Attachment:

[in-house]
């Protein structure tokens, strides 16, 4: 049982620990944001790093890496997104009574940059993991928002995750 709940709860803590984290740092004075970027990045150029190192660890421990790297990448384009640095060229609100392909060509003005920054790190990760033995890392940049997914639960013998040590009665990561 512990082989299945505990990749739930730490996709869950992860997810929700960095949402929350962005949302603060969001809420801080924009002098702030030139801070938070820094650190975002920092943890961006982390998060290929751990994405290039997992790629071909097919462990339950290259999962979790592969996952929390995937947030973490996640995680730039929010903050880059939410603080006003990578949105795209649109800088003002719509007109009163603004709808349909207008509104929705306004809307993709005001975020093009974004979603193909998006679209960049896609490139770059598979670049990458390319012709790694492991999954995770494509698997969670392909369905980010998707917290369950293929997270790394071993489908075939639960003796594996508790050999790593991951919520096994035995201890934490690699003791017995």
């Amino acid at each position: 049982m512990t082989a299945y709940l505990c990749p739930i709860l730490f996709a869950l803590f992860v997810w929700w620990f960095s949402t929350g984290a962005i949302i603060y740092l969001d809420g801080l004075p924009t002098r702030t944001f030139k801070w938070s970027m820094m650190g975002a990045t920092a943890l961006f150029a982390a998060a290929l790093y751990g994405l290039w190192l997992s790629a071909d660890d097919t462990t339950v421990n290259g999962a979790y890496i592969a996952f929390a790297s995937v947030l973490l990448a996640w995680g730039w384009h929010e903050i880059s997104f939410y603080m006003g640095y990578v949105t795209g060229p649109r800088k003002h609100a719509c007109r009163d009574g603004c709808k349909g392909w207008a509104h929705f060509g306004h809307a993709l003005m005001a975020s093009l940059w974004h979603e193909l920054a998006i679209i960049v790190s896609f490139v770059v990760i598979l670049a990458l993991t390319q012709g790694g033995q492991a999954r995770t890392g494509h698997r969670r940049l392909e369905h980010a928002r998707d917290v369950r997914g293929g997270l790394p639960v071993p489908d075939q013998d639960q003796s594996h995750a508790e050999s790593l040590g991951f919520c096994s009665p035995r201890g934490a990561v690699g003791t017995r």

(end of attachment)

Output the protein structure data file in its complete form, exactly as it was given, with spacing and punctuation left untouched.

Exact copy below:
[in-house]
């Protein structure tokens, strides 16, 4: 049982620990944001790093890496997104009574940059993991928002995750 709940709860803590984290740092004075970027990045150029190192660890421990790297990448384009640095060229609100392909060509003005920054790190990760033995890392940049997914639960013998040590009665990561 512990082989299945505990990749739930730490996709869950992860997810929700960095949402929350962005949302603060969001809420801080924009002098702030030139801070938070820094650190975002920092943890961006982390998060290929751990994405290039997992790629071909097919462990339950290259999962979790592969996952929390995937947030973490996640995680730039929010903050880059939410603080006003990578949105795209649109800088003002719509007109009163603004709808349909207008509104929705306004809307993709005001975020093009974004979603193909998006679209960049896609490139770059598979670049990458390319012709790694492991999954995770494509698997969670392909369905980010998707917290369950293929997270790394071993489908075939639960003796594996508790050999790593991951919520096994035995201890934490690699003791017995």
């Amino acid at each position: 049982m512990t082989a299945y709940l505990c990749p739930i709860l730490f996709a869950l803590f992860v997810w929700w620990f960095s949402t929350g984290a962005i949302i603060y740092l969001d809420g801080l004075p924009t002098r702030t944001f030139k801070w938070s970027m820094m650190g975002a990045t920092a943890l961006f150029a982390a998060a290929l790093y751990g994405l290039w190192l997992s790629a071909d660890d097919t462990t339950v421990n290259g999962a979790y890496i592969a996952f929390a790297s995937v947030l973490l990448a996640w995680g730039w384009h929010e903050i880059s997104f939410y603080m006003g640095y990578v949105t795209g060229p649109r800088k003002h609100a719509c007109r009163d009574g603004c709808k349909g392909w207008a509104h929705f060509g306004h809307a993709l003005m005001a975020s093009l940059w974004h979603e193909l920054a998006i679209i960049v790190s896609f490139v770059v990760i598979l670049a990458l993991t390319q012709g790694g033995q492991a999954r995770t890392g494509h698997r969670r940049l392909e369905h980010a928002r998707d917290v369950r997914g293929g997270l790394p639960v071993p489908d075939q013998d639960q003796s594996h995750a508790e050999s790593l040590g991951f919520c096994s009665p035995r201890g934490a990561v690699g003791t017995r």